Saturday, June 11, 2016

Omega-3 fats and Heart Health

Omega-3 fats are among the most studied nutrients for cardiovascular health Observational studies consist ently show that people who eat the most fish, especially fatty fish, are at reduced risk for heart attacks, stroke and other  Coronary problems. This benefit was first suggested by studies of Inuit in Greenland, who eat lots of fatty fish (and  marine mammals, also rich in omega- 3s) and have low rates of cardiovascular disease.

Exactly how fish reduces the risk is not clear. Research, mostly done in the lab, has found that omega-3 fats in fish oil  help prevent arrhythmias (abnormal heart rhythms) and blood clots, reduce inflammation, make arteries more flexible, lower triglycerides (substantially, when taken in high doses) and reduce blood pressure (modestly).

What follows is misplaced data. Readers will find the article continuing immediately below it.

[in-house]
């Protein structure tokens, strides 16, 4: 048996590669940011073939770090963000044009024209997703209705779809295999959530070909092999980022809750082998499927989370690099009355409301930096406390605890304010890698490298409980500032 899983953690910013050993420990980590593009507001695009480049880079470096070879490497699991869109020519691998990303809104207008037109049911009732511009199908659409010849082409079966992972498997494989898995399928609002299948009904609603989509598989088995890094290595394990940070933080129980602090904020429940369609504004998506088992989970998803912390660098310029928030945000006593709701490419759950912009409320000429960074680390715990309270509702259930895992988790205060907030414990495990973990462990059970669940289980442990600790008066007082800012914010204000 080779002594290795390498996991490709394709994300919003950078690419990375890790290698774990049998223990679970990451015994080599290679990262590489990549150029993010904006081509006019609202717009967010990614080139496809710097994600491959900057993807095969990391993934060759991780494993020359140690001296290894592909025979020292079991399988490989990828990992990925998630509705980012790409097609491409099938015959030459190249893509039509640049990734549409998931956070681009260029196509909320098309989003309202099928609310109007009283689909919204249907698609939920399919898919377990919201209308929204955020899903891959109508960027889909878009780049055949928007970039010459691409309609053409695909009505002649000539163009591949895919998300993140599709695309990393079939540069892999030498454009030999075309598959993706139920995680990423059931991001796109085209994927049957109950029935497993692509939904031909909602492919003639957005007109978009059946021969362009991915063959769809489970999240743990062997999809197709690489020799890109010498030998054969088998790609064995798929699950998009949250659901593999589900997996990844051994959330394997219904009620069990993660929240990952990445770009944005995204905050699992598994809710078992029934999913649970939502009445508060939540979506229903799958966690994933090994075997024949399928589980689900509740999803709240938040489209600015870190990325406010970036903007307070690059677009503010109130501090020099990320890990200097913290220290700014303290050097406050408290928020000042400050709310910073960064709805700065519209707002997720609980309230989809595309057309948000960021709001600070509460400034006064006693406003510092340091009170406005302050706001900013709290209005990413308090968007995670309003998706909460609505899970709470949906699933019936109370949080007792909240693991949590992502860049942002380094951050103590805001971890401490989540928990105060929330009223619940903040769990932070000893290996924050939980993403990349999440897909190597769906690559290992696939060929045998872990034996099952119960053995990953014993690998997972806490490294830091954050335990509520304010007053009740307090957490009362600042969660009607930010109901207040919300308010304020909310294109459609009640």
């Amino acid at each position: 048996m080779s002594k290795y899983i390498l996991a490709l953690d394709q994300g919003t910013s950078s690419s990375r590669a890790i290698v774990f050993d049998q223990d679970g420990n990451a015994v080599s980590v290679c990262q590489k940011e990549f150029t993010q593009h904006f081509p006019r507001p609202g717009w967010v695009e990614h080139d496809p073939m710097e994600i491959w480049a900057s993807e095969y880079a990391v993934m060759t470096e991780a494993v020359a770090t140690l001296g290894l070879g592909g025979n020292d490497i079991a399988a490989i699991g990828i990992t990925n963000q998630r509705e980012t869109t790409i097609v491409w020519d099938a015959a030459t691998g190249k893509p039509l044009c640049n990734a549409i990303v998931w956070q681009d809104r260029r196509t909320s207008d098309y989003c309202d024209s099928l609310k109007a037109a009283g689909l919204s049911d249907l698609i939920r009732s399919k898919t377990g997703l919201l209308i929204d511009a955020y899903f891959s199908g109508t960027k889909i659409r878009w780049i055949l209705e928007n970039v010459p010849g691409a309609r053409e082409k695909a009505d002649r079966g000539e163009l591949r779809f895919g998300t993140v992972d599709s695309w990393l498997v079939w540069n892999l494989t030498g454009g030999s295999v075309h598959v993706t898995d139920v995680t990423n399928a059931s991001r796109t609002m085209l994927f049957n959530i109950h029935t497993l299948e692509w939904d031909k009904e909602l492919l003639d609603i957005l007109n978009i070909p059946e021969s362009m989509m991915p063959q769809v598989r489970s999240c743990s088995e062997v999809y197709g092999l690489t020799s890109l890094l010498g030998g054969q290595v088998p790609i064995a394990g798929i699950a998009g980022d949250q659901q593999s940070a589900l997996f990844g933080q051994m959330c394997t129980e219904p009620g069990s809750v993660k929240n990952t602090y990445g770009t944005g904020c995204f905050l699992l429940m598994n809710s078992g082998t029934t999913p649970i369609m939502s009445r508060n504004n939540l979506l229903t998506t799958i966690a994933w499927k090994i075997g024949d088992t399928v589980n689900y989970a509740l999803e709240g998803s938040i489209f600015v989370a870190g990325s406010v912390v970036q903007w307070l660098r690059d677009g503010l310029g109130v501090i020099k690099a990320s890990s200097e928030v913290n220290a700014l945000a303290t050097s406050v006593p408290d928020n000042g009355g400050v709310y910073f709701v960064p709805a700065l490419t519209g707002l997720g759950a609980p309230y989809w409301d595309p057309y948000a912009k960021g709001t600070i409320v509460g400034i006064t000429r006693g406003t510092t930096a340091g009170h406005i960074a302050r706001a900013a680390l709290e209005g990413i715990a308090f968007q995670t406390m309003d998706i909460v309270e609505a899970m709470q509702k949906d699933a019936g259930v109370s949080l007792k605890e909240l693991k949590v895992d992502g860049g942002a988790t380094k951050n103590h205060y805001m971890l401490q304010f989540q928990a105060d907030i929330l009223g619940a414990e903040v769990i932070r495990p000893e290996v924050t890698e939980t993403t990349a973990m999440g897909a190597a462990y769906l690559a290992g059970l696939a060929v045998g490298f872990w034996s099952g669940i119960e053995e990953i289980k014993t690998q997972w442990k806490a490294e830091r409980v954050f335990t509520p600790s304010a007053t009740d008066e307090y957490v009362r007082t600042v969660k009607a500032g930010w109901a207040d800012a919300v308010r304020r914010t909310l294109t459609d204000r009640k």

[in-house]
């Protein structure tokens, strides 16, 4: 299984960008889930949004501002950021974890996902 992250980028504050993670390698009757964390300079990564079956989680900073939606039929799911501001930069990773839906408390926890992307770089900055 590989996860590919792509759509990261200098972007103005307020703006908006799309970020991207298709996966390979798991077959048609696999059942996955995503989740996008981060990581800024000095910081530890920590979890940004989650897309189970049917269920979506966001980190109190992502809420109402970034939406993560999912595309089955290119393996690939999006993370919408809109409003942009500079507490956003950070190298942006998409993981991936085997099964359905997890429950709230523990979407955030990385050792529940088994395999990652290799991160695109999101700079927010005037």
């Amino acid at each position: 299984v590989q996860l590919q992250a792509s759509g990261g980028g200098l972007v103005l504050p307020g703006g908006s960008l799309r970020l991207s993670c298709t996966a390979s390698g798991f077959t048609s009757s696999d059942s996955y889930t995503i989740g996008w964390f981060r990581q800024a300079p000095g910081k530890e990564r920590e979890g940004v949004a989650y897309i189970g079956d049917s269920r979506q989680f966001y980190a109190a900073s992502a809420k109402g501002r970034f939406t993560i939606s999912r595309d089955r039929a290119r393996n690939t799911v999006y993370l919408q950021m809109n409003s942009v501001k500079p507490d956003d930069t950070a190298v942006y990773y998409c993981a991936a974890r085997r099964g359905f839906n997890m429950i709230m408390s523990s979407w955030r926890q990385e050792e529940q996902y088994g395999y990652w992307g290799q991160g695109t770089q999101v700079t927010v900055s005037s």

Other factors may also be involved. The AHA advises people with heart disease to consume 1 gram (1,000 illigrams) a day of omega-3s, preferably from fatty fish. For people with very high triglycerides, it recommends 2 to 4 grams a day from supplements, under a doctor’s care. Prescription high dose omega-3 capsules have been approved by the FDA specifically to treat very high triglyceride levels. A research study in Australia has proved that fish consumption can be used to cure hypertension and obesity. The study also discovered that a weight-loss diet which includes a regular amount of fish consumption can be effective.
About 10 percent of Americans take fish oil (omega-3) capsules, which are now the third most widely used dietary supplement after multivitamins and calcium.

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